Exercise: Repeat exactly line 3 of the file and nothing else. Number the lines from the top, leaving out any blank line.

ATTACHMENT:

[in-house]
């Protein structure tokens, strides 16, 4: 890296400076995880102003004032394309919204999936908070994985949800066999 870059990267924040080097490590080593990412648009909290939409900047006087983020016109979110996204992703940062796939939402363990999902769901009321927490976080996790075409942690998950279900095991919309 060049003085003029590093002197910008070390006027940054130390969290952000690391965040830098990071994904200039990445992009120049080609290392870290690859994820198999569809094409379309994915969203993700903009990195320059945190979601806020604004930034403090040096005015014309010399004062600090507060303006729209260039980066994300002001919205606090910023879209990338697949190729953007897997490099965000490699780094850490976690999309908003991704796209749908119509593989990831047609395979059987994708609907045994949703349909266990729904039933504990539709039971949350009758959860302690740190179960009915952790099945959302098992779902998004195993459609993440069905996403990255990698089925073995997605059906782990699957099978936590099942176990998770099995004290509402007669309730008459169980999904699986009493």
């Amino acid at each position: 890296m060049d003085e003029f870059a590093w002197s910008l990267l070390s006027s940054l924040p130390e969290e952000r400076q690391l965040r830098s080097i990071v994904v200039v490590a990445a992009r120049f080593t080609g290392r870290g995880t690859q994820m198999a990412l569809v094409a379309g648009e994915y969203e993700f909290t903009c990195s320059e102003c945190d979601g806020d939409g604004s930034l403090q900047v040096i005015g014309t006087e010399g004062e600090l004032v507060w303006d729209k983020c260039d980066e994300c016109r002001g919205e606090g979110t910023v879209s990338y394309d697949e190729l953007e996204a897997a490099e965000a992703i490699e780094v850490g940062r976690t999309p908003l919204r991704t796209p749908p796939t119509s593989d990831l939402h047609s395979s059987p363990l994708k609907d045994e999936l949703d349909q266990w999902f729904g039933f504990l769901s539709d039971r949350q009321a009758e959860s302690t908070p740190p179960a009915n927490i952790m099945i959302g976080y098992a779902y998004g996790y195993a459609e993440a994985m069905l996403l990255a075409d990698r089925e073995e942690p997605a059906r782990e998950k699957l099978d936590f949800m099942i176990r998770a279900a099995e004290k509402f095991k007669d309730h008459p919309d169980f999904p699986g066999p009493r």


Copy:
């Amino acid at each position: 890296m060049d003085e003029f870059a590093w002197s910008l990267l070390s006027s940054l924040p130390e969290e952000r400076q690391l965040r830098s080097i990071v994904v200039v490590a990445a992009r120049f080593t080609g290392r870290g995880t690859q994820m198999a990412l569809v094409a379309g648009e994915y969203e993700f909290t903009c990195s320059e102003c945190d979601g806020d939409g604004s930034l403090q900047v040096i005015g014309t006087e010399g004062e600090l004032v507060w303006d729209k983020c260039d980066e994300c016109r002001g919205e606090g979110t910023v879209s990338y394309d697949e190729l953007e996204a897997a490099e965000a992703i490699e780094v850490g940062r976690t999309p908003l919204r991704t796209p749908p796939t119509s593989d990831l939402h047609s395979s059987p363990l994708k609907d045994e999936l949703d349909q266990w999902f729904g039933f504990l769901s539709d039971r949350q009321a009758e959860s302690t908070p740190p179960a009915n927490i952790m099945i959302g976080y098992a779902y998004g996790y195993a459609e993440a994985m069905l996403l990255a075409d990698r089925e073995e942690p997605a059906r782990e998950k699957l099978d936590f949800m099942i176990r998770a279900a099995e004290k509402f095991k007669d309730h008459p919309d169980f999904p699986g066999p009493r």